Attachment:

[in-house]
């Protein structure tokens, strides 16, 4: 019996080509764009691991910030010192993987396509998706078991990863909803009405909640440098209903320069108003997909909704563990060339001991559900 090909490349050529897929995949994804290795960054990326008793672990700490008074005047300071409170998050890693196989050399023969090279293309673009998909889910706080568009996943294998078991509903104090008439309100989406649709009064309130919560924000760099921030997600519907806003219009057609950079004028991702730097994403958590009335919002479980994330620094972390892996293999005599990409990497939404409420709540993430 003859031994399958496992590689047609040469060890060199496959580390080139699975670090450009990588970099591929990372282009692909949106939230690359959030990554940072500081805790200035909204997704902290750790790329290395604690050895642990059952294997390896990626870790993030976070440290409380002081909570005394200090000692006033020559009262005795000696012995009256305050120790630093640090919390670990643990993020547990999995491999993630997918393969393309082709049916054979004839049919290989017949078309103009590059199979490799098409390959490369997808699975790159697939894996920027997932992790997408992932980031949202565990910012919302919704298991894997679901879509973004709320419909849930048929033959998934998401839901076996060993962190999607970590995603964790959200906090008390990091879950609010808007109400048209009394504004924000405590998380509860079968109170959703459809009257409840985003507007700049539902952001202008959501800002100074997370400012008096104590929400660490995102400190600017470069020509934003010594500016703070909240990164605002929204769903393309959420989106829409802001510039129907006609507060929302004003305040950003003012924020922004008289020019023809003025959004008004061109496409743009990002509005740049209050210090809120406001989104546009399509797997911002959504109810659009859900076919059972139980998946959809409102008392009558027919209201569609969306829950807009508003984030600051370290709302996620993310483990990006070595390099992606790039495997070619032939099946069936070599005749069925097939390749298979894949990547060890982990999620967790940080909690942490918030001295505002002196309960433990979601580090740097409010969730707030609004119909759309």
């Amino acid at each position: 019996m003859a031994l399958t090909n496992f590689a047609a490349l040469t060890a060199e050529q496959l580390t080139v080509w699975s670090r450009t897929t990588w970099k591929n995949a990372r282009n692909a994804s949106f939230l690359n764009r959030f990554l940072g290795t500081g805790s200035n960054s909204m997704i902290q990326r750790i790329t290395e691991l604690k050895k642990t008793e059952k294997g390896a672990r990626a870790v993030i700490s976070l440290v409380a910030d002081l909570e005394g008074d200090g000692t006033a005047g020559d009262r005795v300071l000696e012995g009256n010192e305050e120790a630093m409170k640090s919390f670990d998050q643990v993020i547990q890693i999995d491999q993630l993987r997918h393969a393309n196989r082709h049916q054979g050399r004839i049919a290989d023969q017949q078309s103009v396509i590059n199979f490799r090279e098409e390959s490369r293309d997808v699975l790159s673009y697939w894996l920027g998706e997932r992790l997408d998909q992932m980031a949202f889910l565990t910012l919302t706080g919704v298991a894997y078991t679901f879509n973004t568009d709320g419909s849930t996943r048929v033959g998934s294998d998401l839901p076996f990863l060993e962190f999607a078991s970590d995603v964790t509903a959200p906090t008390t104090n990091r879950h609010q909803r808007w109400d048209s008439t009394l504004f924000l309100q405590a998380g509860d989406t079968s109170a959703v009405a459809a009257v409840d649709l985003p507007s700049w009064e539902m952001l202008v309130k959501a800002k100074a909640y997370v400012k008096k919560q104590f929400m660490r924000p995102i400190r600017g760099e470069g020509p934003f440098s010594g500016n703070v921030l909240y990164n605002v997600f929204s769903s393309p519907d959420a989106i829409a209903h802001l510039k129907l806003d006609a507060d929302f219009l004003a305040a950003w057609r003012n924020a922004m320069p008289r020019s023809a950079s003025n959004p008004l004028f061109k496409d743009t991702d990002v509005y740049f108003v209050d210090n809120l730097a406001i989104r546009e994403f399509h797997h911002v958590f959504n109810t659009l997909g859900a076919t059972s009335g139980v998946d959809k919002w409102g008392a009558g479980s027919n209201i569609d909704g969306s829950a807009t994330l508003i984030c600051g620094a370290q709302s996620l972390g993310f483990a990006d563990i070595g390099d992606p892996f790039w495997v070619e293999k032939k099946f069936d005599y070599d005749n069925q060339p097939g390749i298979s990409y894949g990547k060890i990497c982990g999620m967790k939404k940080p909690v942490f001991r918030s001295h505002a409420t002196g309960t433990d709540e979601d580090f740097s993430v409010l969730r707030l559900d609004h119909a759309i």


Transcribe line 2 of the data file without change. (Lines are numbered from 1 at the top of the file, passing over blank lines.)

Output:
């Protein structure tokens, strides 16, 4: 019996080509764009691991910030010192993987396509998706078991990863909803009405909640440098209903320069108003997909909704563990060339001991559900 090909490349050529897929995949994804290795960054990326008793672990700490008074005047300071409170998050890693196989050399023969090279293309673009998909889910706080568009996943294998078991509903104090008439309100989406649709009064309130919560924000760099921030997600519907806003219009057609950079004028991702730097994403958590009335919002479980994330620094972390892996293999005599990409990497939404409420709540993430 003859031994399958496992590689047609040469060890060199496959580390080139699975670090450009990588970099591929990372282009692909949106939230690359959030990554940072500081805790200035909204997704902290750790790329290395604690050895642990059952294997390896990626870790993030976070440290409380002081909570005394200090000692006033020559009262005795000696012995009256305050120790630093640090919390670990643990993020547990999995491999993630997918393969393309082709049916054979004839049919290989017949078309103009590059199979490799098409390959490369997808699975790159697939894996920027997932992790997408992932980031949202565990910012919302919704298991894997679901879509973004709320419909849930048929033959998934998401839901076996060993962190999607970590995603964790959200906090008390990091879950609010808007109400048209009394504004924000405590998380509860079968109170959703459809009257409840985003507007700049539902952001202008959501800002100074997370400012008096104590929400660490995102400190600017470069020509934003010594500016703070909240990164605002929204769903393309959420989106829409802001510039129907006609507060929302004003305040950003003012924020922004008289020019023809003025959004008004061109496409743009990002509005740049209050210090809120406001989104546009399509797997911002959504109810659009859900076919059972139980998946959809409102008392009558027919209201569609969306829950807009508003984030600051370290709302996620993310483990990006070595390099992606790039495997070619032939099946069936070599005749069925097939390749298979894949990547060890982990999620967790940080909690942490918030001295505002002196309960433990979601580090740097409010969730707030609004119909759309």